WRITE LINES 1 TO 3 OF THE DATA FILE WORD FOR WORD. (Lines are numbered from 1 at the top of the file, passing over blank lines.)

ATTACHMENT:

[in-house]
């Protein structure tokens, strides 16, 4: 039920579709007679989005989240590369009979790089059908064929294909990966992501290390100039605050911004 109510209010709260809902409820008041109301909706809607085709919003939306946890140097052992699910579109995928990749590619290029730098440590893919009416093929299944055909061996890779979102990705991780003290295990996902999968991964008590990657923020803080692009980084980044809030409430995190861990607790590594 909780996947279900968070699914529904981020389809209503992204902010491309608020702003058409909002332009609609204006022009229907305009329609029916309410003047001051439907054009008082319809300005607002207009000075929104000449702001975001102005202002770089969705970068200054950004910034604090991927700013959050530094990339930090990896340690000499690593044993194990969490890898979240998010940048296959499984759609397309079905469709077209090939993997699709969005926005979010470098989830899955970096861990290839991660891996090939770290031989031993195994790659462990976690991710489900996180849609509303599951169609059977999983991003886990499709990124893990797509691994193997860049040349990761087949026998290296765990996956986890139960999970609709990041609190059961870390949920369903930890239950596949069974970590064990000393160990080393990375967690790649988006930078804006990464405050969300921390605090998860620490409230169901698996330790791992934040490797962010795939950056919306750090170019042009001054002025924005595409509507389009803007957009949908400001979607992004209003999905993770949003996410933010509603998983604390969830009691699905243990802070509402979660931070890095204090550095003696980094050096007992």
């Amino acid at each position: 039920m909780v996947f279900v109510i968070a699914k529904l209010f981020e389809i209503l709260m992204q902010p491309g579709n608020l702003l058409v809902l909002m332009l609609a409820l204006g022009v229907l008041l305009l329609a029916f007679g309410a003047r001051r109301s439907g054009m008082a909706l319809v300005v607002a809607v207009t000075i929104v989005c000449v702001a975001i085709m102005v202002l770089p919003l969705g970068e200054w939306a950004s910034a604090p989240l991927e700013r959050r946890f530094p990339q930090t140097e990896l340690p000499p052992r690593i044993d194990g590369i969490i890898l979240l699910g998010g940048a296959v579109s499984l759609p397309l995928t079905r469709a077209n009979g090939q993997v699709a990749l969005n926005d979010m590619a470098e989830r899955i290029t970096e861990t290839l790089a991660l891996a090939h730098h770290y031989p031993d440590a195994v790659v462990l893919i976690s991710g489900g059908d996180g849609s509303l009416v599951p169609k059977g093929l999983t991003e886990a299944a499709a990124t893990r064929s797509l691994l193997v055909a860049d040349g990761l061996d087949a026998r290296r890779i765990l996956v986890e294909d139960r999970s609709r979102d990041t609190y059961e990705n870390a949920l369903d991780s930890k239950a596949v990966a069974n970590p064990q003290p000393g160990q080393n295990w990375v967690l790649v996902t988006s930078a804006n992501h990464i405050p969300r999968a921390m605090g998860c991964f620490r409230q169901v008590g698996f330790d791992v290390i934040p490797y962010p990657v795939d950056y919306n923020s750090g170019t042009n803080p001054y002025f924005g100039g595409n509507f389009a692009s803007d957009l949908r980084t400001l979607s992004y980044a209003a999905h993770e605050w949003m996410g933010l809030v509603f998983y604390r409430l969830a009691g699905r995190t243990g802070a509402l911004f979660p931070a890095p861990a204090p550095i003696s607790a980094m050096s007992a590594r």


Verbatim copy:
[in-house]
């Protein structure tokens, strides 16, 4: 039920579709007679989005989240590369009979790089059908064929294909990966992501290390100039605050911004 109510209010709260809902409820008041109301909706809607085709919003939306946890140097052992699910579109995928990749590619290029730098440590893919009416093929299944055909061996890779979102990705991780003290295990996902999968991964008590990657923020803080692009980084980044809030409430995190861990607790590594 909780996947279900968070699914529904981020389809209503992204902010491309608020702003058409909002332009609609204006022009229907305009329609029916309410003047001051439907054009008082319809300005607002207009000075929104000449702001975001102005202002770089969705970068200054950004910034604090991927700013959050530094990339930090990896340690000499690593044993194990969490890898979240998010940048296959499984759609397309079905469709077209090939993997699709969005926005979010470098989830899955970096861990290839991660891996090939770290031989031993195994790659462990976690991710489900996180849609509303599951169609059977999983991003886990499709990124893990797509691994193997860049040349990761087949026998290296765990996956986890139960999970609709990041609190059961870390949920369903930890239950596949069974970590064990000393160990080393990375967690790649988006930078804006990464405050969300921390605090998860620490409230169901698996330790791992934040490797962010795939950056919306750090170019042009001054002025924005595409509507389009803007957009949908400001979607992004209003999905993770949003996410933010509603998983604390969830009691699905243990802070509402979660931070890095204090550095003696980094050096007992």
């Amino acid at each position: 039920m909780v996947f279900v109510i968070a699914k529904l209010f981020e389809i209503l709260m992204q902010p491309g579709n608020l702003l058409v809902l909002m332009l609609a409820l204006g022009v229907l008041l305009l329609a029916f007679g309410a003047r001051r109301s439907g054009m008082a909706l319809v300005v607002a809607v207009t000075i929104v989005c000449v702001a975001i085709m102005v202002l770089p919003l969705g970068e200054w939306a950004s910034a604090p989240l991927e700013r959050r946890f530094p990339q930090t140097e990896l340690p000499p052992r690593i044993d194990g590369i969490i890898l979240l699910g998010g940048a296959v579109s499984l759609p397309l995928t079905r469709a077209n009979g090939q993997v699709a990749l969005n926005d979010m590619a470098e989830r899955i290029t970096e861990t290839l790089a991660l891996a090939h730098h770290y031989p031993d440590a195994v790659v462990l893919i976690s991710g489900g059908d996180g849609s509303l009416v599951p169609k059977g093929l999983t991003e886990a299944a499709a990124t893990r064929s797509l691994l193997v055909a860049d040349g990761l061996d087949a026998r290296r890779i765990l996956v986890e294909d139960r999970s609709r979102d990041t609190y059961e990705n870390a949920l369903d991780s930890k239950a596949v990966a069974n970590p064990q003290p000393g160990q080393n295990w990375v967690l790649v996902t988006s930078a804006n992501h990464i405050p969300r999968a921390m605090g998860c991964f620490r409230q169901v008590g698996f330790d791992v290390i934040p490797y962010p990657v795939d950056y919306n923020s750090g170019t042009n803080p001054y002025f924005g100039g595409n509507f389009a692009s803007d957009l949908r980084t400001l979607s992004y980044a209003a999905h993770e605050w949003m996410g933010l809030v509603f998983y604390r409430l969830a009691g699905r995190t243990g802070a509402l911004f979660p931070a890095p861990a204090p550095i003696s607790a980094m050096s007992a590594r």